2. Can home-field advantage be the ticket to the Super Bowl? For the past three years, No. 1 seeds in the NFC have failed to take advantage of their situations. The Falcons and 49ers lost championship games on their home turf the past two seasons. The Falcons also blew the No. 1 seed in 2010 by losing to Green Bay in the divisional round. The last NFC team to convert home field into a trip to the Super Bowl was the 2009 New Orleans Saints. That said, the Seahawks have great odds of going to the Super Bowl. Everything broke their way this season. They opened on the road with a win over the No. 2-seeded Panthers, who were just figuring out how to win with Newton. The Seahawks' final road trip of the season was a 23-0 victory over the Giants in the Meadowlands, site of Super Bowl XLVIII. And over the past two years, the Seahawks are 15-1 at home. CenturyLink holds the outdoor sports record for crowd noise. Since the opening of the stadium, opposing teams have had more false starts on offense than at any other stadium in the NFL. Quarterbacks struggle in Seattle, and that could be a problem for young quarterbacks like Kaepernick, Newton and others.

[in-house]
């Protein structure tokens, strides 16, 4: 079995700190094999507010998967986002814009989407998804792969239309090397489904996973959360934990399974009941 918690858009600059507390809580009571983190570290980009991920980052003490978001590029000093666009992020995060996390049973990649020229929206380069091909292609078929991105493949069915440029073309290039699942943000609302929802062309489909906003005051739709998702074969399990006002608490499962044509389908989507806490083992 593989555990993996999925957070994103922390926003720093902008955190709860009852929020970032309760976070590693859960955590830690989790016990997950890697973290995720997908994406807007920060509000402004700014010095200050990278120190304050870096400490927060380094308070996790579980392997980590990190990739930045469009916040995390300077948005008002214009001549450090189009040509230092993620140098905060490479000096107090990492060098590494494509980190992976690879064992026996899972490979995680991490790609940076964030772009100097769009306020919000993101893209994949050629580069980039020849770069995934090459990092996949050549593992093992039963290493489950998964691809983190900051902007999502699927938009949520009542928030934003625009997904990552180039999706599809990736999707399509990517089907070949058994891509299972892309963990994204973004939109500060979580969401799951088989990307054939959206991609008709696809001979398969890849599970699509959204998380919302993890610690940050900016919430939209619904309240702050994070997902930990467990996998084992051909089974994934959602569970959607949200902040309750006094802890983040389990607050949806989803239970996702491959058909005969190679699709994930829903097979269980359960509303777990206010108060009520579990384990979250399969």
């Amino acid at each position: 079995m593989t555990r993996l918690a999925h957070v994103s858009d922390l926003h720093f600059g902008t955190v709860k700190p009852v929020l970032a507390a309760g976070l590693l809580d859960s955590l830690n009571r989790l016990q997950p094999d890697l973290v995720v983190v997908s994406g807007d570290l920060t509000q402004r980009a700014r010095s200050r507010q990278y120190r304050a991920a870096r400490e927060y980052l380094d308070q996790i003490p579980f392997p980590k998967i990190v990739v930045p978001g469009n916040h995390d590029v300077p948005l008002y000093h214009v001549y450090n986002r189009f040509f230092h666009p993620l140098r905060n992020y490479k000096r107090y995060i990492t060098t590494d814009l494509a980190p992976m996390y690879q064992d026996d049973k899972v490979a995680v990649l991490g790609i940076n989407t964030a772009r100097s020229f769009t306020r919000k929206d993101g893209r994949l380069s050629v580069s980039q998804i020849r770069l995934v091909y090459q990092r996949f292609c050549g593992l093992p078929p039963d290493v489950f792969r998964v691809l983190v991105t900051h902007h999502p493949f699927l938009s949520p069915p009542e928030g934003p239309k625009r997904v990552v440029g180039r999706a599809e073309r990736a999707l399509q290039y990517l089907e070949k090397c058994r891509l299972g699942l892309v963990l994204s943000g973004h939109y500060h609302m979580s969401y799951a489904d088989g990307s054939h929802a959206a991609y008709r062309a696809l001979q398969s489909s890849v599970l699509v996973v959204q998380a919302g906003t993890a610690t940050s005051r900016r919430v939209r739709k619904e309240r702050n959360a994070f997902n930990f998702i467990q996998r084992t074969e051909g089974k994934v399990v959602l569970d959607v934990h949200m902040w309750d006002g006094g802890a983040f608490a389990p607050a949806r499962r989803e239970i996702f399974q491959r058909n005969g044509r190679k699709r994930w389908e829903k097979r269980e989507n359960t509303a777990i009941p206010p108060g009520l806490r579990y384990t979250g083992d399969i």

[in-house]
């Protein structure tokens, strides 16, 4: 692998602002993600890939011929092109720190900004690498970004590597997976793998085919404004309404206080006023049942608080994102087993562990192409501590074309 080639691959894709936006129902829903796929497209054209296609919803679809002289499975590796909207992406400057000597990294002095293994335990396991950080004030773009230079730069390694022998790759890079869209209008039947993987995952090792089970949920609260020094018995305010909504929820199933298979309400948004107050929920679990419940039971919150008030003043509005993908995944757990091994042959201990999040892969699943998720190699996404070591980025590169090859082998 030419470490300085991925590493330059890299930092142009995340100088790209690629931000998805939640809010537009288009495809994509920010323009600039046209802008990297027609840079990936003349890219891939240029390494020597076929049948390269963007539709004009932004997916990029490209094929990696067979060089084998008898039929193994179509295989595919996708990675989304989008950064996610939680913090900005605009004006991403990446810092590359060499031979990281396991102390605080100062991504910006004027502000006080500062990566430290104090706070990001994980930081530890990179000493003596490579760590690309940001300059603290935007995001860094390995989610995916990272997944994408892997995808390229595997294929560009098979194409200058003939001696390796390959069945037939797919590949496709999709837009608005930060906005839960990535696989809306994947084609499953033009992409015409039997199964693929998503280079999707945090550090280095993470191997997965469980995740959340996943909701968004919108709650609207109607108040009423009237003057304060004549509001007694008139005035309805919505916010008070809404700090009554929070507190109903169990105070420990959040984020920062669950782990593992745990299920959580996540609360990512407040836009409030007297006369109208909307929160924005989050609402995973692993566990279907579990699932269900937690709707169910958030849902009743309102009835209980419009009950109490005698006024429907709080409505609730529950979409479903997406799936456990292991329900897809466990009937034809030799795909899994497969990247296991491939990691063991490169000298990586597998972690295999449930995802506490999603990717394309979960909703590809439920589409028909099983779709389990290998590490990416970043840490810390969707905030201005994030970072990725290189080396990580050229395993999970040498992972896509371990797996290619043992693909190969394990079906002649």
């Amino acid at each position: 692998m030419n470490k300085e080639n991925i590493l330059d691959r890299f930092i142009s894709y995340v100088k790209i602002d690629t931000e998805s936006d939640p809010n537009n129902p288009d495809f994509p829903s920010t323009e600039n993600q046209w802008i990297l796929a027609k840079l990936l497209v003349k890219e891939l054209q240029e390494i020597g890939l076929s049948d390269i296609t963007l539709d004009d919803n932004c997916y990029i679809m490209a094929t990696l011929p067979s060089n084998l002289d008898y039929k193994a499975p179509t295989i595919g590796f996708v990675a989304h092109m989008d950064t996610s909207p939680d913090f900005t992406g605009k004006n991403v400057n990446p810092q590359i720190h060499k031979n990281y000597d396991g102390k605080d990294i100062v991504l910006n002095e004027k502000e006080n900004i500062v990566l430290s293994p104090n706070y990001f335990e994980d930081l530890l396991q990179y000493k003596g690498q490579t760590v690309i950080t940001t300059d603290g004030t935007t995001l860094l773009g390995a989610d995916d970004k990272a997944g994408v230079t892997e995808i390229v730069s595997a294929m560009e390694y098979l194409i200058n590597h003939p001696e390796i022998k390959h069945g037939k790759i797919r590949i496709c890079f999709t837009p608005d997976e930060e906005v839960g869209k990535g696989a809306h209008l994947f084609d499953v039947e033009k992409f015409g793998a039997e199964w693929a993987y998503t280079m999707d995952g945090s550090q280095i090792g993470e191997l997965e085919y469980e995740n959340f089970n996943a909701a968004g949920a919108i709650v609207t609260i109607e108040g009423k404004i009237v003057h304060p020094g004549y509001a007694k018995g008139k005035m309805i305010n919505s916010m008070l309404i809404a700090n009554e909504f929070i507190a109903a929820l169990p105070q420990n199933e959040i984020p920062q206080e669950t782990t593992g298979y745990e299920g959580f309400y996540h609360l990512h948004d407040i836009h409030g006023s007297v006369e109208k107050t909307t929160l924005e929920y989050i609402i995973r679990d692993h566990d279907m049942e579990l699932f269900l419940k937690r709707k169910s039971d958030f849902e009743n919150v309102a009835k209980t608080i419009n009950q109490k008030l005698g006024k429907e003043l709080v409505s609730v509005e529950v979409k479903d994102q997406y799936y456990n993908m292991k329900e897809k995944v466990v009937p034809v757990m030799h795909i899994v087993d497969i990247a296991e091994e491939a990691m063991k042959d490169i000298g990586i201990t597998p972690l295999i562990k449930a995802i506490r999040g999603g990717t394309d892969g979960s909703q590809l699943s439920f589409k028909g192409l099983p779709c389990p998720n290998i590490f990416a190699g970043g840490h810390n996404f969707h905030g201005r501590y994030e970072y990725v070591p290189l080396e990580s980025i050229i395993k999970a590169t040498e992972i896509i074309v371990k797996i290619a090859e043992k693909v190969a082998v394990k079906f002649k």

3. What is the biggest strategic difference in the NFC compared to the AFC? Unlike the AFC, a conference that had only one division winner with a 1,000-yard halfback, the NFC continues to stress the run. The Seahawks pound it with Marshawn Lynch. The 49ers pound it with Frank Gore. Even though DeAngelo Williams had a subpar, 843-yard season, the Panthers stress the run. Seattle, San Francisco and Carolina are three of the top four teams in football in run percentage. Even the Packers are more of a running team than in the past thanks to the emergence of rookie Eddie Lacy. That strategy goes against the overall league trend, but it is effective. The Seahawks won 13 games this season, while the Panthers and 49ers each won 12. Leaguewide, there were only 93 100-yard rushing games by backs, compared to 121 last year and 129 in 2011. That's a 23 percent drop-off from last season. Not one back averaged 20 carries per game, but the winning teams in the NFC -- for the most part -- had the successful running backs.